Her face fell. “Why not?”
“Well, I don’t think it’s working. The point is not for you to get excited every time I say a bad word.”
“Oh,” she said.
I finished putting together Abby’s lunch, thinking of what to do with my sailor tendencies. Because when the swear jar isn’t the answer for how to stop swearing, what does work?
I could try replacing the curse words with something inoffensive – “fiddlesticks” or “bugger” or “cursed monkey pants.” I do love a good “bugger” every now and then, but it just doesn’t roll off the tongue the way the s-word does when you stub your toe.
And over time if everyone used “cursed monkey pants” instead of “motherf’ing”, doesn’t “cursed monkey pants” turn into a swear as well?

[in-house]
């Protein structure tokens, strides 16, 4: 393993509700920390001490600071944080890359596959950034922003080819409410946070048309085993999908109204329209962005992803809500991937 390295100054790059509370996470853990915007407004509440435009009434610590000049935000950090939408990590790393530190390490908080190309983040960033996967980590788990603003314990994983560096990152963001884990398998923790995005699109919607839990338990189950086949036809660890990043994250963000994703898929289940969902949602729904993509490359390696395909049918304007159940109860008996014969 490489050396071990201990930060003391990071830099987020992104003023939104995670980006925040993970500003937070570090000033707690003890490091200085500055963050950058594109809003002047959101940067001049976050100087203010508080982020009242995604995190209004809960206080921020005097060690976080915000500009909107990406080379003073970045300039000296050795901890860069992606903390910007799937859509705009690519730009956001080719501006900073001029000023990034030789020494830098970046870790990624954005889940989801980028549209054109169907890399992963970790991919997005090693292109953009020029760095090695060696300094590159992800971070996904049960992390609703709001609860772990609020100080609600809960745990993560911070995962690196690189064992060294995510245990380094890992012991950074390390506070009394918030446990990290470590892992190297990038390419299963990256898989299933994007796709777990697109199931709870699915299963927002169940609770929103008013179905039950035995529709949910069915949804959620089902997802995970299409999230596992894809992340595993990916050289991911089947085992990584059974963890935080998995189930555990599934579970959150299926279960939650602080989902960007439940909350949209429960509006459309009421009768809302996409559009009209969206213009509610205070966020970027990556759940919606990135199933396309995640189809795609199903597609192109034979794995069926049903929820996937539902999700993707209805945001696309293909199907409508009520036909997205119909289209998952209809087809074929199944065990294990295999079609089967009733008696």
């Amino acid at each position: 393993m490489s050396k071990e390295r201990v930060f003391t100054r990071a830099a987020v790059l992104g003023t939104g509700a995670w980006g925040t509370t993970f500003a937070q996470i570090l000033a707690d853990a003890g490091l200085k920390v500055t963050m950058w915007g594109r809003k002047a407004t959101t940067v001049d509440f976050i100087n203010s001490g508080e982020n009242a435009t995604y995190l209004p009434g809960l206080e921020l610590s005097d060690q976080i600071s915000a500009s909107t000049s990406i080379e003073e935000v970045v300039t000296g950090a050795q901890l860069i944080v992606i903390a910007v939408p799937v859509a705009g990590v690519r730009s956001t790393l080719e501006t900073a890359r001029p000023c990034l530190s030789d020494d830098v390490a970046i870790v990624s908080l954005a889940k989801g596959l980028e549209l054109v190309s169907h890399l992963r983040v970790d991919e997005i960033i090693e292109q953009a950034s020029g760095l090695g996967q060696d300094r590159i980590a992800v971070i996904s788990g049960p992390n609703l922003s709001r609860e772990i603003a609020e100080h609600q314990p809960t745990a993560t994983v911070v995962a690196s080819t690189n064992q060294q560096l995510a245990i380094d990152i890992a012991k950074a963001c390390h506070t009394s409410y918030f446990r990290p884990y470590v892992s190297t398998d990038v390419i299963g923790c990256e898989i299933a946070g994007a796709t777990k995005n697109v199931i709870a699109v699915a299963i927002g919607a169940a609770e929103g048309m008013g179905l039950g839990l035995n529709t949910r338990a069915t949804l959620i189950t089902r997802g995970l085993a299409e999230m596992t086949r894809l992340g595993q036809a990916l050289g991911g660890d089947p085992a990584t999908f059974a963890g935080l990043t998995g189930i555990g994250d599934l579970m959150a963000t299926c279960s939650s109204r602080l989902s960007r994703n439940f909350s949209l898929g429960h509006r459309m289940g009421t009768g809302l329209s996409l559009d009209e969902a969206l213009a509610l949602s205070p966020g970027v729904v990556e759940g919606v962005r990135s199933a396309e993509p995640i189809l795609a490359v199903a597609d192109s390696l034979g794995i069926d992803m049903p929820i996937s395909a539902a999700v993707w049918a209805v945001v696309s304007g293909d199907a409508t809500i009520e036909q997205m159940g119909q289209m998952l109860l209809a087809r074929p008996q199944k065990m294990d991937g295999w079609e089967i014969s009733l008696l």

On the drive home from school that afternoon, I asked Abby, “What makes a word a bad word?”
“It’s a word you’re not supposed to say,” she explained.
“Is ‘poppycock’ a bad word?” I stifled a giggle.
She paused. “No?”
“Well, what makes a person a bad person?” I didn’t know where I was going with this.
“If they do something bad. Like if they hurt someone or steal something.”
“So it’s how someone acts that makes them a bad person or a good person?”
“Yes,” she said with confidence.
I was quiet for a bit. Then: “You know, words might be the same way.”
“How a word acts makes it bad?” she asked.
“Kinda. It’s how you use a word that makes it bad. Like if you say a word that hurts someone – on purpose or accidentally – that could make it a bad word.”
And then we were home.
Blast From the Past
I walked to the bookshelf in the living room and pulled the dictionary down. It was pretty dusty because: 2014.